To convict a criminal defendant, the prosecutor must prove guilt beyond a reasonable doubt. Of course, the defendant gets an opportunity to present a defense. There are many defenses, from "I didn't do it" to "I did it, but it was self-defense” and beyond. Read more about some common defenses below.
(For much more on the available defenses in criminal cases, see our topic page on Defenses to Criminal Charges.)
Most often, defendants go with the claim that they simply did not commit the alleged act in question.
All people accused of crime are legally presumed to be innocent until the point of conviction, whether that comes by way of trial or plea. This presumption means that the prosecution must convince the jury of the defendant's guilt, rather than the defendant having to prove innocence. A defendant may simply remain silent and not present any witnesses, then argue that the prosecution failed to prove its case. But, in practice, defense attorneys often present their own witnesses in order to counteract the government’s case.
The prosecutor must convince the fact-finder of the defendant’s guilt "beyond a reasonable doubt." This heavy burden of proof requires that the jury (in some cases, the judge) have a moral certainty that the defendant is guilty. With such a high burden on the opposition, defense attorneys often impress upon juries that thinking the defendant committed the crime isn’t enough for a conviction.
An alibi defense consists of evidence that the defendant was somewhere other than the scene of the crime at the time of the crime. For example, assume that Jones is accused of committing a burglary on Hampton Street at midnight on September 14. Alibi evidence might consist of a friend’s testimony that he and Jones were at the movie theatre from 11:00 p.m. to 1:00 a.m. on the night of the 14th. Additional alibi evidence would be the movie tickets and a credit card statement showing that Jones purchased them shortly before 11:00 p.m.
Sometimes an acquittal is the result even if the prosecutor showed that that the defendant did, without a doubt, commit the alleged act. (For more on this issue, see Jury Behavior.)
Self-defense is commonly asserted by those charged with crimes of violence, such as battery, assault with a deadly weapon, or murder. The defendant admits that he or she did in fact use violence, but claims that it was justified by the other person's threatening or violent actions. The core issues in self-defense cases often are:
Self-defense is rooted in the belief that people should be allowed to protect themselves. In part, this means that someone doesn’t necessarily have to wait to the point of actually being struck in order to act in self-defense. Whatever the circumstances are, any force that the would-be defendant uses has to be reasonable under the circumstances. (For a more complete picture of this defense, see Self-Defense.)
The insanity defense is generally based on the principle that punishment is justified only where defendants are capable of controlling their behavior and understanding that what they’ve done is wrong. The insanity defense prevents some people who can't function fully from being criminally punished. (For much more on insanity, including the procedures and different tests for determining it, see Pleading Insanity in a Criminal Case.)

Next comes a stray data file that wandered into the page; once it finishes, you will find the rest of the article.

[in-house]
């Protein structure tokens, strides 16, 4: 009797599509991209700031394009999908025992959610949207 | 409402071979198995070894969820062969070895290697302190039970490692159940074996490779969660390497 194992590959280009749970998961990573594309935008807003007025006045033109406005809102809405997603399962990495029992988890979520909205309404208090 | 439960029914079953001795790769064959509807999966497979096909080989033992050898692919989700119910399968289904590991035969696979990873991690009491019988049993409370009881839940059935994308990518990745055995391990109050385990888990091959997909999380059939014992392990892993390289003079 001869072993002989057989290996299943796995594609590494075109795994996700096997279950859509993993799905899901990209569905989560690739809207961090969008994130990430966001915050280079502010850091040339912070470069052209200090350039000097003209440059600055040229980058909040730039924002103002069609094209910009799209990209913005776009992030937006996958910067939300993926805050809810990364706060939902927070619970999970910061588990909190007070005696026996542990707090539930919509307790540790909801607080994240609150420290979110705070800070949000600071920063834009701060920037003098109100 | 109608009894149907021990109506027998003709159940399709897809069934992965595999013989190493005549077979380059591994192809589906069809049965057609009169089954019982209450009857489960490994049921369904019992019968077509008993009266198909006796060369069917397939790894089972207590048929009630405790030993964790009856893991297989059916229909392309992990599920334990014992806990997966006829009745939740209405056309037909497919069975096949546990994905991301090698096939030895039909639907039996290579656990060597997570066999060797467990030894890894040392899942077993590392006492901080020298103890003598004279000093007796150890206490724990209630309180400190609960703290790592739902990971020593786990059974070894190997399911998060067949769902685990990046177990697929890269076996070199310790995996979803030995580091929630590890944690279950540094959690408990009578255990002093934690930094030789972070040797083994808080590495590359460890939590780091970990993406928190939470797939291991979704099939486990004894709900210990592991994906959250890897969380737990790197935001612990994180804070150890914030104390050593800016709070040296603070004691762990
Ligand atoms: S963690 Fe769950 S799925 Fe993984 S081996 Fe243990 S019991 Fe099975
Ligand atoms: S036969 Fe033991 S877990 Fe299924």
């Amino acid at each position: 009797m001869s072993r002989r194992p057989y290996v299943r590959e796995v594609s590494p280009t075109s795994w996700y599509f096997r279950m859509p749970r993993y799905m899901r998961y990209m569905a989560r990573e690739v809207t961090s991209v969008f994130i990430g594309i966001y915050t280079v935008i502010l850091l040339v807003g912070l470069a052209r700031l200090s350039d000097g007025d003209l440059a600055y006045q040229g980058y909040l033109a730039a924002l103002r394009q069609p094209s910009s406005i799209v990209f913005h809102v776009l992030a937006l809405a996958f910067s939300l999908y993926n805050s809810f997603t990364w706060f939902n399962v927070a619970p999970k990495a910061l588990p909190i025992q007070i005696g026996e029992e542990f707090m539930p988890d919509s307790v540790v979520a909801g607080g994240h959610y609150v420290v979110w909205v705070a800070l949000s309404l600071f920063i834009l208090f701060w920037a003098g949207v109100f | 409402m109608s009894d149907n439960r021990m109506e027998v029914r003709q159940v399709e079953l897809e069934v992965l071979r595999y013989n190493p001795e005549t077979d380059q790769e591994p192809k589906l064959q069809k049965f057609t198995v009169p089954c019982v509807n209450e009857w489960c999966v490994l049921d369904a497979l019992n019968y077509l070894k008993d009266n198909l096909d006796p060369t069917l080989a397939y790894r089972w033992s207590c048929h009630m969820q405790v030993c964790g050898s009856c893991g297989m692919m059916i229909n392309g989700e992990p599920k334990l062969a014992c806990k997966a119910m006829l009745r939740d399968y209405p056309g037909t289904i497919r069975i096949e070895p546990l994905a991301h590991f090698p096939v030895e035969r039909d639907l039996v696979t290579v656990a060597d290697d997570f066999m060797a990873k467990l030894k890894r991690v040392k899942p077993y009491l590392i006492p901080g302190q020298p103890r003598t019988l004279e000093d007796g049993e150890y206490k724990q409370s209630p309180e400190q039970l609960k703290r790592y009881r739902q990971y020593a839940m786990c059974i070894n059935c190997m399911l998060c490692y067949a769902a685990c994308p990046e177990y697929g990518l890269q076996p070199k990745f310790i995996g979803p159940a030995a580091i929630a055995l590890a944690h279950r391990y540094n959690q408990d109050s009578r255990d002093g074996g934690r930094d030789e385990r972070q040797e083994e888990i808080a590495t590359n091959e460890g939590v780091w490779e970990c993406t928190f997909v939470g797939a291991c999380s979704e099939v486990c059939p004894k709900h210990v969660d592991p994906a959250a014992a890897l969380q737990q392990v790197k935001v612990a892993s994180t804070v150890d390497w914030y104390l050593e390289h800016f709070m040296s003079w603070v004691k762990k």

The insanity defense is an extremely complex topic; many scholarly works are devoted entirely to explaining its nuances. Here are some major points of interest:
Defendants who commit crimes under the influence of drugs or alcohol sometimes argue that their mental functioning was so impaired that they cannot be held accountable for their actions. Generally, however, voluntary intoxication does not excuse criminal conduct. The theory is that defendants know (or should know) how alcohol and drugs affect functioning, and that they shouldn’t be off the hook because they chose to get themselves intoxicated. (For much more on the law, see Being Drunk: A Defense to Criminal Charges?)
Some states have an exception to this general rule: If the defendant is accused of committing a crime that requires "specific intent," he can argue that he was too drunk or high to have formed that intent. (Specific intent generally describes a situation where the defendant intends the precise consequences of an act in addition to intending the act itself—see General Intent Crimes vs. Specific Intent Crimes.) Specific intent may be only a partial defense, however. For example, it might lead to an acquittal for assault with specific intent to kill but a conviction of assault with a deadly weapon, the latter of which typically doesn't require specific intent.
Entrapment occurs when the government induces a person to commit a crime that he wouldn’t have otherwise committed. However, law enforcement officers can provide opportunities for defendants to commit crimes without committing entrapment. Entrapment is often a difficult to prove. (For a detailed discussion of it, see Entrapment as a Defense to a Criminal Charge.)
If you face criminal charges, consult an experienced criminal defense attorney. A knowledgeable lawyer will be able to fully explain the applicable law and protect your rights. For help finding a lawyer in your area, check out Nolo's trusted Lawyer Directory.